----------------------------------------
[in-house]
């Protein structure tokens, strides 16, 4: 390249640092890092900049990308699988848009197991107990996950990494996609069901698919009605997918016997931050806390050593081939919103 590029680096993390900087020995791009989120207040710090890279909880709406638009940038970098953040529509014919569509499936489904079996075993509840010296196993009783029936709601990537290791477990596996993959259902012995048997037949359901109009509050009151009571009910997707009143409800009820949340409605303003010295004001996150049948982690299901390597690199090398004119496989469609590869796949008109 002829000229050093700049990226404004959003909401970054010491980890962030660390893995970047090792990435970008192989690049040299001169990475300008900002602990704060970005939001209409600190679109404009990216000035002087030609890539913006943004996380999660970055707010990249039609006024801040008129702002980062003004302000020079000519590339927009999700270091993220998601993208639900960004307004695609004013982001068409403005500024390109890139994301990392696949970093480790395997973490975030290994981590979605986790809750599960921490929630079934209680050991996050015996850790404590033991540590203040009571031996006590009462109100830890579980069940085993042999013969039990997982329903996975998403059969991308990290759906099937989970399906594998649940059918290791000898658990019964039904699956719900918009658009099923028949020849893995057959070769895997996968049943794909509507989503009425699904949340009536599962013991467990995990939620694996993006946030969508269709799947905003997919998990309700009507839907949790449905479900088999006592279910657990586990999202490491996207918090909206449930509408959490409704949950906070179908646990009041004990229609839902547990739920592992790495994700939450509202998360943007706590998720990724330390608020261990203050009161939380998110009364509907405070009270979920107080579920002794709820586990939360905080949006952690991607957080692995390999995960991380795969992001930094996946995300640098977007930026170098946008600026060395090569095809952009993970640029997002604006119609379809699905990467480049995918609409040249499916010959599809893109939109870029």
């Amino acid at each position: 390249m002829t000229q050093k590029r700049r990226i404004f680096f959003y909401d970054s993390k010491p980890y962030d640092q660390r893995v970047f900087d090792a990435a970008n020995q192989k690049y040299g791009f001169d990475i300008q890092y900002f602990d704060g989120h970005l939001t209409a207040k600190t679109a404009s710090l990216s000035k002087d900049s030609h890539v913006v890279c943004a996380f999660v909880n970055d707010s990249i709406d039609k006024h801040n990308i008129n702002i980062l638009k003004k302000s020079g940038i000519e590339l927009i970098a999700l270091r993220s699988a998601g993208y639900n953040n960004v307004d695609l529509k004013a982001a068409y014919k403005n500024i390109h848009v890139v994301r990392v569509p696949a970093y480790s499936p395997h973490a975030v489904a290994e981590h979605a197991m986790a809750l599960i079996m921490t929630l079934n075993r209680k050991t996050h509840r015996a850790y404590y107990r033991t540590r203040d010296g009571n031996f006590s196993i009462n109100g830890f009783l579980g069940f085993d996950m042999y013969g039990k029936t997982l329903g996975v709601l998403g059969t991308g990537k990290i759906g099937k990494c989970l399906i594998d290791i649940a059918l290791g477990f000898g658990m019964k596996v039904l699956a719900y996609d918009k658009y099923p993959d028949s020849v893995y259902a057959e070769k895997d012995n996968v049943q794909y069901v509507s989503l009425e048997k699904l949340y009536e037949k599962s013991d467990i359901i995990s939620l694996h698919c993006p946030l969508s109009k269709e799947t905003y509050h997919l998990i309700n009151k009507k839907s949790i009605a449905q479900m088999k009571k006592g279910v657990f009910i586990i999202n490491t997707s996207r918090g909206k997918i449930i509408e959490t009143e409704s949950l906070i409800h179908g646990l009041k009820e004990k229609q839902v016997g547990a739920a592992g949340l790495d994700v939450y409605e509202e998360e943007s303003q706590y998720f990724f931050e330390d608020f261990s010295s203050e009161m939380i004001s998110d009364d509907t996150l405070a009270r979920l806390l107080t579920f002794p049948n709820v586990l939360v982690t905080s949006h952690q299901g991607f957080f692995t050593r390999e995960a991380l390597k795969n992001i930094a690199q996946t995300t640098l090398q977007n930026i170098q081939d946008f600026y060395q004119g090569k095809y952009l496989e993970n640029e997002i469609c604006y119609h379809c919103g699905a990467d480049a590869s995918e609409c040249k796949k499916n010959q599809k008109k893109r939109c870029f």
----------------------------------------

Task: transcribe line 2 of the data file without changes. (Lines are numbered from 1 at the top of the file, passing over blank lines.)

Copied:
């Protein structure tokens, strides 16, 4: 390249640092890092900049990308699988848009197991107990996950990494996609069901698919009605997918016997931050806390050593081939919103 590029680096993390900087020995791009989120207040710090890279909880709406638009940038970098953040529509014919569509499936489904079996075993509840010296196993009783029936709601990537290791477990596996993959259902012995048997037949359901109009509050009151009571009910997707009143409800009820949340409605303003010295004001996150049948982690299901390597690199090398004119496989469609590869796949008109 002829000229050093700049990226404004959003909401970054010491980890962030660390893995970047090792990435970008192989690049040299001169990475300008900002602990704060970005939001209409600190679109404009990216000035002087030609890539913006943004996380999660970055707010990249039609006024801040008129702002980062003004302000020079000519590339927009999700270091993220998601993208639900960004307004695609004013982001068409403005500024390109890139994301990392696949970093480790395997973490975030290994981590979605986790809750599960921490929630079934209680050991996050015996850790404590033991540590203040009571031996006590009462109100830890579980069940085993042999013969039990997982329903996975998403059969991308990290759906099937989970399906594998649940059918290791000898658990019964039904699956719900918009658009099923028949020849893995057959070769895997996968049943794909509507989503009425699904949340009536599962013991467990995990939620694996993006946030969508269709799947905003997919998990309700009507839907949790449905479900088999006592279910657990586990999202490491996207918090909206449930509408959490409704949950906070179908646990009041004990229609839902547990739920592992790495994700939450509202998360943007706590998720990724330390608020261990203050009161939380998110009364509907405070009270979920107080579920002794709820586990939360905080949006952690991607957080692995390999995960991380795969992001930094996946995300640098977007930026170098946008600026060395090569095809952009993970640029997002604006119609379809699905990467480049995918609409040249499916010959599809893109939109870029």